WV Farm Bureau Magazine November 2014 - Page 12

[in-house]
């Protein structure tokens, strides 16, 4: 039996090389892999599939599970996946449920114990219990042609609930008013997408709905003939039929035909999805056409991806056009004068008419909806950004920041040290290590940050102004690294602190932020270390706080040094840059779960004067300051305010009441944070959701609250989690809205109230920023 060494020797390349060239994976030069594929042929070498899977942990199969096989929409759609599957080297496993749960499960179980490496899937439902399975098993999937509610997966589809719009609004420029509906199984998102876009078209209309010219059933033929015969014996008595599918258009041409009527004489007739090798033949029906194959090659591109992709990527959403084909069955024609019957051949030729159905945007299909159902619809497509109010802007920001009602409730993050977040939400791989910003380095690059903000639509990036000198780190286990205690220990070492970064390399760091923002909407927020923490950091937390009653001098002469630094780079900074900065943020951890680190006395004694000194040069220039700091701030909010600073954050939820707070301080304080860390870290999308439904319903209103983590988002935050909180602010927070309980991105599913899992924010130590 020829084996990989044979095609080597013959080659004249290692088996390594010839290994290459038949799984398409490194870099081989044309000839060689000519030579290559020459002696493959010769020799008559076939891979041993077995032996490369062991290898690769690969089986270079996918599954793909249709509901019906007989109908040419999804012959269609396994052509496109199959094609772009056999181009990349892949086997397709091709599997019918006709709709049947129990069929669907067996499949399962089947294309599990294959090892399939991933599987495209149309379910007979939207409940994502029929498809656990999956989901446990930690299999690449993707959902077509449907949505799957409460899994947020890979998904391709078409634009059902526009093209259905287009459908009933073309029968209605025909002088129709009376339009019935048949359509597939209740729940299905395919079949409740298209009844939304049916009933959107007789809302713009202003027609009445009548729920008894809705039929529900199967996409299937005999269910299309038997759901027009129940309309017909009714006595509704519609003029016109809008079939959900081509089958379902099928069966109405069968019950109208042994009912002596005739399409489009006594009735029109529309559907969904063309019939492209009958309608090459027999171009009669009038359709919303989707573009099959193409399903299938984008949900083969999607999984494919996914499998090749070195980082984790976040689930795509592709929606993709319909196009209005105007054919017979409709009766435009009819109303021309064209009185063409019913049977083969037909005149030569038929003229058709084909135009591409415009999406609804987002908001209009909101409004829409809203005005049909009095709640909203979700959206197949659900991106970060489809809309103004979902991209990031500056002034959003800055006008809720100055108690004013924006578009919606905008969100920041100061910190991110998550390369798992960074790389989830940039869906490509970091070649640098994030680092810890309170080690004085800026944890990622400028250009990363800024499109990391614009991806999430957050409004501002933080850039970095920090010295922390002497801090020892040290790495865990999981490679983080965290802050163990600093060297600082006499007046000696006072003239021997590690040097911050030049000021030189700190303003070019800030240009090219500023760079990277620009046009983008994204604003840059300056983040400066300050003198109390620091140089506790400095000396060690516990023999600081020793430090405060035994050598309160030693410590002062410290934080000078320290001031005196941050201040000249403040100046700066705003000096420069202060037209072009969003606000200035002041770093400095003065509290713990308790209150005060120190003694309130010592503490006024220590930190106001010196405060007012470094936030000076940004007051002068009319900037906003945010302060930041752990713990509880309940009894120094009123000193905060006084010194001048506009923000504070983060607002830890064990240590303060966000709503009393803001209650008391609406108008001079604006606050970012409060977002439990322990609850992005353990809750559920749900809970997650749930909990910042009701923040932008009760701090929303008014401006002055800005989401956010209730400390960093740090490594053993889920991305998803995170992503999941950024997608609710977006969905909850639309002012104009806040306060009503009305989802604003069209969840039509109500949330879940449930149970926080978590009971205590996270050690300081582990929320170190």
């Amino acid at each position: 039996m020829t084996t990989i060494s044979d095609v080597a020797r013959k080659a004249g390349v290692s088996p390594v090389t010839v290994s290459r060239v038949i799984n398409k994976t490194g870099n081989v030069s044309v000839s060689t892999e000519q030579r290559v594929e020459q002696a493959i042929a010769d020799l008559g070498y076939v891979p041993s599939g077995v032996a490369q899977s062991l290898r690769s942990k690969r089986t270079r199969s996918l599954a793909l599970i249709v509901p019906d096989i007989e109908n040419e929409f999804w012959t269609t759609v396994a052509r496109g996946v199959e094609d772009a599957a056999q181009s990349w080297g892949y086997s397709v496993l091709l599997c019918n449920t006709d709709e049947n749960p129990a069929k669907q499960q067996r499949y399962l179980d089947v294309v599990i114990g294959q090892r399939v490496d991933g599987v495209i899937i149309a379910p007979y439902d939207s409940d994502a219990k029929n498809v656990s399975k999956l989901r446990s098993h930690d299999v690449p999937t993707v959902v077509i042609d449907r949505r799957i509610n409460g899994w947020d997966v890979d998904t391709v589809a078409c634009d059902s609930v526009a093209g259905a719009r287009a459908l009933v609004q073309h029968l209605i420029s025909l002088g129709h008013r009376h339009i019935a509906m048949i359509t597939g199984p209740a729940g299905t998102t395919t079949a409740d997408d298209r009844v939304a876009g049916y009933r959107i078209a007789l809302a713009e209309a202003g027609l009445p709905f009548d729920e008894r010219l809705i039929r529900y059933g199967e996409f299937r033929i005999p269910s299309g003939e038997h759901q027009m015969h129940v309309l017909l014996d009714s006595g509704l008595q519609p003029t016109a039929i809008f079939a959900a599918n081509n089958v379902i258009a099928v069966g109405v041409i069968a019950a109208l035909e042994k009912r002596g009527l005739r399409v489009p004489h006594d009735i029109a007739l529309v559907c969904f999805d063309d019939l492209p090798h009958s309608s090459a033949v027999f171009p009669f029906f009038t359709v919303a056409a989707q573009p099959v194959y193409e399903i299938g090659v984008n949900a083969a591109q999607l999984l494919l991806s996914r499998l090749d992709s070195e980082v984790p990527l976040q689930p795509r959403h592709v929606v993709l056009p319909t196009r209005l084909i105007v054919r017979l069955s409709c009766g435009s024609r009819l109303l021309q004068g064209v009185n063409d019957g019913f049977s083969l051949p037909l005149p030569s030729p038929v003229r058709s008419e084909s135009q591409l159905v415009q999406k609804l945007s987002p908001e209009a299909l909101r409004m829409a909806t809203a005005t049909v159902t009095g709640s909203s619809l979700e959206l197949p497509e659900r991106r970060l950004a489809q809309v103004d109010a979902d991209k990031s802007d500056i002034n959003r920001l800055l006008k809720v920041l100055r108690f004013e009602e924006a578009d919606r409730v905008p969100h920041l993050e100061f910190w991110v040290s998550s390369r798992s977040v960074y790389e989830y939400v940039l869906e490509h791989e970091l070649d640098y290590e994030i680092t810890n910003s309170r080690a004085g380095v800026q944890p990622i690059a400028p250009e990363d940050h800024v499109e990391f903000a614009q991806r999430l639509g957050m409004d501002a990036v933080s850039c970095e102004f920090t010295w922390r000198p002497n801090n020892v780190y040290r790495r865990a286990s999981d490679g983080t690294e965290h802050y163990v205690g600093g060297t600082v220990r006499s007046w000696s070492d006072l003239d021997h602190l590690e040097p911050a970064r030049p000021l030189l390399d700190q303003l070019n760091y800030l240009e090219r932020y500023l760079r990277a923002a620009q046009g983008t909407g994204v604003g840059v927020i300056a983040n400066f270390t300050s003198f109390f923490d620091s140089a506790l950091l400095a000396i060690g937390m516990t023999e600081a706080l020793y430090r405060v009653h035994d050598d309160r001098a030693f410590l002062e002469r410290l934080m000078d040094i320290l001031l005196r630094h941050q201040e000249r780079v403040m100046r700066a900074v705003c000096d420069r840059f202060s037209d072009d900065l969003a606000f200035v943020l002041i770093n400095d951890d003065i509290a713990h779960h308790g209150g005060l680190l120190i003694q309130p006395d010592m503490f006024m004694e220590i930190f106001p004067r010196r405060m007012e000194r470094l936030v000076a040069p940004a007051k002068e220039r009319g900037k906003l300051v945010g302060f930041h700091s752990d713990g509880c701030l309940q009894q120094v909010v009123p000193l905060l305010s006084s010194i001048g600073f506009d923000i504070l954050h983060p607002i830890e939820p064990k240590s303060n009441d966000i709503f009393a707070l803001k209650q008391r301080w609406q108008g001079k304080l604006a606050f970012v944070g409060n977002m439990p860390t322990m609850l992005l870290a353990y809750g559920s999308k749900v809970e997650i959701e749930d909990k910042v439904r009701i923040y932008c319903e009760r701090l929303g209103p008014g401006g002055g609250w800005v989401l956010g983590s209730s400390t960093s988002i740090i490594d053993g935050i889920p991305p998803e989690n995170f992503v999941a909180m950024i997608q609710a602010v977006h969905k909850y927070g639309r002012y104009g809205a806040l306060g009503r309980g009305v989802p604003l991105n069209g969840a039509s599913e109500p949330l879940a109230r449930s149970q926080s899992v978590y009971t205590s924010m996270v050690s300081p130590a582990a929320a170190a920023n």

How to sell your timber wisely Around Our State Davis College welcomes new director of Animal and Nutritional Sciences Robert L. Taylor, Jr. has joined the West Virginia University Davis College of Agriculture, Natural Resources and Design as director Robert Taylor, Jr. of its Division of Animal and Nutritional Sciences. Taylor was previously a professor of animal science at the University of New Hampshire, where his efforts focused on poultry immunology and genetics. He provided oversight to research farms, led an array of local, regional, and national level initiatives for the university and United States Department of Agriculture, and was very active in professional societies. Taylor currently serves as the president ofthe USA Branch of the World Poultry Science Association. ii / Fall 2014 fter a number of depressed years, the timber market has rebounded with strong demand for logs by sawmills and other users. Many landowners are being approached by loggers, log buyers, sawmills, foresters, and others about purchasing their timber. A skills to develop a plan to help the landowner meet his/her goals. Typically, the forester will inventory the forest and help you determine what trees should be cut, the estimated value of the trees, and some initial planning steps for the removal of the trees. Do your homework Marketing your trees Harvesting timber is often a once in a lifetime activity, and it is important to do it correctly the first time. The forester will then prepare and market a prospectus to potential buyers. The prospectus will include the location of the property, general payment terms, While selling and other timber will necessary details. almost always In most cases, generate some a buyer will then financial submit a sealed bid benefit, with an offer. This many is the preferred landowners process, because end up with competition less than the encourages true value and buyers to offer undesirable the highest value or unexpected At a logging landing site, log decks surround to the landowner. post-logging Even though the loader and log truck. (Photo – Ben Spong) conditions. direct price and The timber sale transaction should be a percent basis (shared proceeds between fair and open process that provides shared buyer and landowner) negotiations are benefits for all parties. To protect their less desirable, they may be appropriate interests now and in the future, landowners for smaller volumes and specialized are strongly encouraged to work with an situations. industry expert, such as a professional The contract forester, to guide them through Once a buyer is selected, both parties the process. should enter into a contract that includes Determine goals the description of the timber, agreed First, the landowner should determine a upon price, payment terms, time period, goal for the timber harvest. Often times, who will pay the severance tax, and the goal is to maximize income from other responsibilities of each party. An the timber, develop wildlife habitat for experienced industry professional will hunting, remove dying trees to have a typically have a good template for this healthier forest, or even a combination contract; however, an attorney review of all these. will ensure legal rights are protected. If needed, seek help to develop a plan During harvest Next, it’s time to engage the help of a professional forester, who will apply forest science and practical business and industry Once harvesting starts, the forester can oversee the operation to ensure – continued on page iii – Insert Provided by WVU Extension Service and Davis College of Ag., Natural Resources, and Design 12 West Virginia Farm Bureau News